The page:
Latest Crust Stories
Long-term variations in volcanism help explain the birth, evolution and death of striking geological features called oceanic core complexes on the ocean floor, says geologist Dr Bram Murton of the National Oceanography Centre, Southampton.
The strikingly banded rocks scattered across the upper Midwest and elsewhere throughout the world are actually ambassadors from the past, offering clues to the environment of the early Earth more than 2 billion years ago.
An international team of researchers has created the most complete seismic image of the Earth's crust and upper mantle beneath the rugged Himalaya Mountains, in the process discovering some unusual geologic features that may explain how the region has evolved.
As tags on household appliances warn, water conducts electricity extremely well. Now, scientists have found that enhanced electrical conductivity in parts of Earth's mantle may signal the presence of water far below our planet's surface.
The research is reported in a Nature paper titled â€œProgressive mixing of meteoritic veneer into the early Earthâ€™s deep mantleâ€.
Venus Express has charted the first map of Venus's southern hemisphere at infrared wavelengths.
The Earth's mantle, situated under the Earth's crust, is very much the spot for studying interesting geological processes. Although we do not realise it, right under our feet there is a sultry world of circulating Earth layers.
For the first time scientists have discovered the presence of a natural deep earth pump that is a crucial element in the formation of ore deposits and earthquakes.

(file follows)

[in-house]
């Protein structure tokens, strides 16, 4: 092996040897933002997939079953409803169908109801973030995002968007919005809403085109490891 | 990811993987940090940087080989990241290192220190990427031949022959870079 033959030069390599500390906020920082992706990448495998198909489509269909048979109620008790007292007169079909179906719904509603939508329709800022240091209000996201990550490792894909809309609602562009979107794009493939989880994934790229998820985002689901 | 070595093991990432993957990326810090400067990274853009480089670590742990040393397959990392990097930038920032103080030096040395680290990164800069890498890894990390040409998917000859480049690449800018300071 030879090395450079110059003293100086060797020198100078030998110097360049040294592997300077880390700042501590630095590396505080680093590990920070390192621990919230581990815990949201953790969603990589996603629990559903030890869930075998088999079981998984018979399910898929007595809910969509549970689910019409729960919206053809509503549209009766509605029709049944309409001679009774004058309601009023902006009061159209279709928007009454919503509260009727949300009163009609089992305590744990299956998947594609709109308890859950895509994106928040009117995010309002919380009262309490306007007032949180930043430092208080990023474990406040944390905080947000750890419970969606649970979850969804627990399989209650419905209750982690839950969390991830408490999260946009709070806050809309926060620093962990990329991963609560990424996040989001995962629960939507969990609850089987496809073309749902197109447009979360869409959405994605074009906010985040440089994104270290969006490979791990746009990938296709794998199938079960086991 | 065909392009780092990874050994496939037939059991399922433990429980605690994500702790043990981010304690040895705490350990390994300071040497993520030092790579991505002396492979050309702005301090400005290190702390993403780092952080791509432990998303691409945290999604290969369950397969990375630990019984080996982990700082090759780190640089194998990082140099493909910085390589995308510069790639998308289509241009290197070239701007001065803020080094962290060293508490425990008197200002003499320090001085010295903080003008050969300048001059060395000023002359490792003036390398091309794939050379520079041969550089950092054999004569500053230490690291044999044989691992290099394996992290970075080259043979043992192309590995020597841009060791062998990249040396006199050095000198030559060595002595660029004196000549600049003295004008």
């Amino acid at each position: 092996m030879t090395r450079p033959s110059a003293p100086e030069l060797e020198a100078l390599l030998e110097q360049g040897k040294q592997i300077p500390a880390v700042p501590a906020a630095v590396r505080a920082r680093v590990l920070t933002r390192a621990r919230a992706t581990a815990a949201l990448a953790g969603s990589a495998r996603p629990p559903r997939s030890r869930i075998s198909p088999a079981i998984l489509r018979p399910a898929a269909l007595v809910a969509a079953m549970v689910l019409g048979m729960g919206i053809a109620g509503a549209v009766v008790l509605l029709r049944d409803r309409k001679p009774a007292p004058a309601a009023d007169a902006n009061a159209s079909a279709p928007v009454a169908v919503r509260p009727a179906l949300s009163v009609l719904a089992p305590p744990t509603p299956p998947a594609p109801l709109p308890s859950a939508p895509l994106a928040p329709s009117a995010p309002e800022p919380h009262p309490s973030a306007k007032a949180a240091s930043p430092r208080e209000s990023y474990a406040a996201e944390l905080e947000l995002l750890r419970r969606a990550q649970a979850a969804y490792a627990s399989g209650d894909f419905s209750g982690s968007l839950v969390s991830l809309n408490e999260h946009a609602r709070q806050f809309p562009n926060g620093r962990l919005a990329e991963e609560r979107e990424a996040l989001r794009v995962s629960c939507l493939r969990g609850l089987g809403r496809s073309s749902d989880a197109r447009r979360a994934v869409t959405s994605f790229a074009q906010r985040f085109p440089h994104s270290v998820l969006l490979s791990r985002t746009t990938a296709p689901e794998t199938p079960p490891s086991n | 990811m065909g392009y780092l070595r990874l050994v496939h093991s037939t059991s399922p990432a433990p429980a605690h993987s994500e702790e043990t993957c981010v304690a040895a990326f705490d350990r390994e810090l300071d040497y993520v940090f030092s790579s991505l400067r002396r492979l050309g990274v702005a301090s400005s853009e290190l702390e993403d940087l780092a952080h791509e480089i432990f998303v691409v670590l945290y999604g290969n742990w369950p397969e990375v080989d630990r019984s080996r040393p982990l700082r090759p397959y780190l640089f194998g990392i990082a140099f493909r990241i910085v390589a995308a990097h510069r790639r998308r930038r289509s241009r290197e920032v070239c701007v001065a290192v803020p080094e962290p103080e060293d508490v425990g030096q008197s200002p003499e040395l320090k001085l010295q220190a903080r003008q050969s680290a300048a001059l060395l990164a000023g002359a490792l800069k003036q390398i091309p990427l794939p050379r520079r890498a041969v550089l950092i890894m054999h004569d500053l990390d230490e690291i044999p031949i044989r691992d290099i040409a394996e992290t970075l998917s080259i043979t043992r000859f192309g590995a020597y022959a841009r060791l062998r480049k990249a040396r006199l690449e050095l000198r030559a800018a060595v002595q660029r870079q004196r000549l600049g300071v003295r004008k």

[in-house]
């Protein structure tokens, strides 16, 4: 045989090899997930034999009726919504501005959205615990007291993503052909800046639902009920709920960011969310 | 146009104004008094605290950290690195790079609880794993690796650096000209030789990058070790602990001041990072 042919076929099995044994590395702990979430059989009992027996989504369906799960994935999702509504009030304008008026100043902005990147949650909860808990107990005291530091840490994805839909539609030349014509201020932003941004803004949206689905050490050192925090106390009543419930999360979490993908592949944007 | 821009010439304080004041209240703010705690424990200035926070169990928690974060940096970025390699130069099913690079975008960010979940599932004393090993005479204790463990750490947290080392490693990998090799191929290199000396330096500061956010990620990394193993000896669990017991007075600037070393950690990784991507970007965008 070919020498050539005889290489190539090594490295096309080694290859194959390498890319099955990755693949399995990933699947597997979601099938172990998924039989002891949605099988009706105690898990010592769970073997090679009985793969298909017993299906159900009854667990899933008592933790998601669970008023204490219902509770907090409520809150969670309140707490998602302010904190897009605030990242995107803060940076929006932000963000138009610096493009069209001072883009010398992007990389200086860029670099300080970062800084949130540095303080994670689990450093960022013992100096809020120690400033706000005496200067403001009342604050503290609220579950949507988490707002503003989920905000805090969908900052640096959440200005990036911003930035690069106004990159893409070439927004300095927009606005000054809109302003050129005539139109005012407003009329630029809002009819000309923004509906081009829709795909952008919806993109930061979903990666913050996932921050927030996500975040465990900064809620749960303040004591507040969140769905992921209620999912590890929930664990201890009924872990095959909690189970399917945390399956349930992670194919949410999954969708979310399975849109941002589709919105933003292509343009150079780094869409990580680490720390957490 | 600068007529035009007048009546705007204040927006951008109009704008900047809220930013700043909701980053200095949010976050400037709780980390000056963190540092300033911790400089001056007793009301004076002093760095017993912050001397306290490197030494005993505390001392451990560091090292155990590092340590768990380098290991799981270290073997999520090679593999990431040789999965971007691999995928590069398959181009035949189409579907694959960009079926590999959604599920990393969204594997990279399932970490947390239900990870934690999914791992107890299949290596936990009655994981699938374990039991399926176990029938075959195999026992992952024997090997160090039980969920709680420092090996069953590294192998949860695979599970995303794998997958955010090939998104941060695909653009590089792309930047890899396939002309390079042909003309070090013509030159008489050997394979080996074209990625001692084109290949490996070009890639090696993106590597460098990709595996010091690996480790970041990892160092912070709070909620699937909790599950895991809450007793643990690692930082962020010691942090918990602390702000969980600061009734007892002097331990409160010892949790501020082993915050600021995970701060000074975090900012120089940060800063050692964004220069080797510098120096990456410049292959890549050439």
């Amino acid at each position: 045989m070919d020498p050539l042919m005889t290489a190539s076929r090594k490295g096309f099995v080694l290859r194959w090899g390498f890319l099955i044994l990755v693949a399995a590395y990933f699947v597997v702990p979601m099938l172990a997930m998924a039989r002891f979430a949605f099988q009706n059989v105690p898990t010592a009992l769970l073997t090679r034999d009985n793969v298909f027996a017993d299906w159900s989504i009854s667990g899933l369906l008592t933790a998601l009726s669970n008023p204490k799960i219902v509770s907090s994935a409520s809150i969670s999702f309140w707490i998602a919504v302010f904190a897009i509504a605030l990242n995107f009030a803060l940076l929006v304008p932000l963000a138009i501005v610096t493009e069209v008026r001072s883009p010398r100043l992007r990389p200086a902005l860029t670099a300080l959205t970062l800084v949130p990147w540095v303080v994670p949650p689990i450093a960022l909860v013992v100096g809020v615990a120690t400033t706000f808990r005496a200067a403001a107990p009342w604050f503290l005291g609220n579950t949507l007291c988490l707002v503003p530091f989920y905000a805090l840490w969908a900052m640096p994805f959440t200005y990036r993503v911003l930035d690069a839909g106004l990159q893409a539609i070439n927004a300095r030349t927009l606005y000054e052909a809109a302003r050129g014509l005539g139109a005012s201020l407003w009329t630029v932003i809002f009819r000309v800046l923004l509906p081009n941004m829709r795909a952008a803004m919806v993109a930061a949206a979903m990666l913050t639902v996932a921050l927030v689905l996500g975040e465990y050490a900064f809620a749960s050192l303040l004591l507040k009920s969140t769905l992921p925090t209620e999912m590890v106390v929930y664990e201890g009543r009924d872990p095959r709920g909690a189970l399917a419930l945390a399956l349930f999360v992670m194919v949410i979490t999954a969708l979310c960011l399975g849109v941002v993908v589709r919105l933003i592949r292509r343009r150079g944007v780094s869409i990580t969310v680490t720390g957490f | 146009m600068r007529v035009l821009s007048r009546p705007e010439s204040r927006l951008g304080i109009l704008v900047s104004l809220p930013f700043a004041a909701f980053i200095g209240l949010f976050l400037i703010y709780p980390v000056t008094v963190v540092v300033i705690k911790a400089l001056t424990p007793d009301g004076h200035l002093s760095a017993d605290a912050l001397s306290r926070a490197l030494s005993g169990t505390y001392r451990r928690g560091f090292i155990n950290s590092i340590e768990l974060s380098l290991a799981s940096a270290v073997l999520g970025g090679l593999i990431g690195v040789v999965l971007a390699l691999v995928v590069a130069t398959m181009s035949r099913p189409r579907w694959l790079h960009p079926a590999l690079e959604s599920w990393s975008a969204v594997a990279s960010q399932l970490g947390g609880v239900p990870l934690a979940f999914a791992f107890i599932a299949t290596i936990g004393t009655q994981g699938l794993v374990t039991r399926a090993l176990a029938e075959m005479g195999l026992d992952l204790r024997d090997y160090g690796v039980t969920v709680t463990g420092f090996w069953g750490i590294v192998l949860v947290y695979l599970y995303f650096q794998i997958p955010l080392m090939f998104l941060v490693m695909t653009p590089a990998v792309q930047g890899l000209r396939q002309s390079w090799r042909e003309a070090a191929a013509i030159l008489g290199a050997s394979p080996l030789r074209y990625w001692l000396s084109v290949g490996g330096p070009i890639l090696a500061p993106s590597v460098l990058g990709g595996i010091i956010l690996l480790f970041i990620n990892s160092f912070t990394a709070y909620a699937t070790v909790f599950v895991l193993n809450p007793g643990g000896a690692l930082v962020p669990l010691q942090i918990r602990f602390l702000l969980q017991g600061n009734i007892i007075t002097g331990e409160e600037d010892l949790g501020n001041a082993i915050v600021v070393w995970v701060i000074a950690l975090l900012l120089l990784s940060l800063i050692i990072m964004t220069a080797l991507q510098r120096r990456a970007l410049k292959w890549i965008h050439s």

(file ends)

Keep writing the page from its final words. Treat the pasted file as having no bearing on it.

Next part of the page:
By using a super-computer to virtually squeeze and heat iron-bearing minerals under conditions that would have existed when the Earth crystallized from an ocean of magma to its solid form 4.5 billion years ago, two UC Davis geochemists have produced the first picture of how different isotopes of iron were initially distributed in the solid Earth.
For decades, geologists have been puzzled by the mechanisms that give rise to the kind of volcanoes that form the so-called â€œring of fireâ€ around the Pacific Ocean.
Earth -- in geology and astronomy, fifth largest planet of the solar system and the only planet definitely known to support life. Gravitational forces have molded the earth, like all celestial bodies, into a spherical shape. However, the earth is not an exact sphere, being slightly flattened at the poles and bulging at the equator. The equatorial diameter is c.7,926 mi (12,760 km) and the polar diameter 7,900 mi (12,720 km); the circumference at the equator is c.24,830 mi (40,000 km)....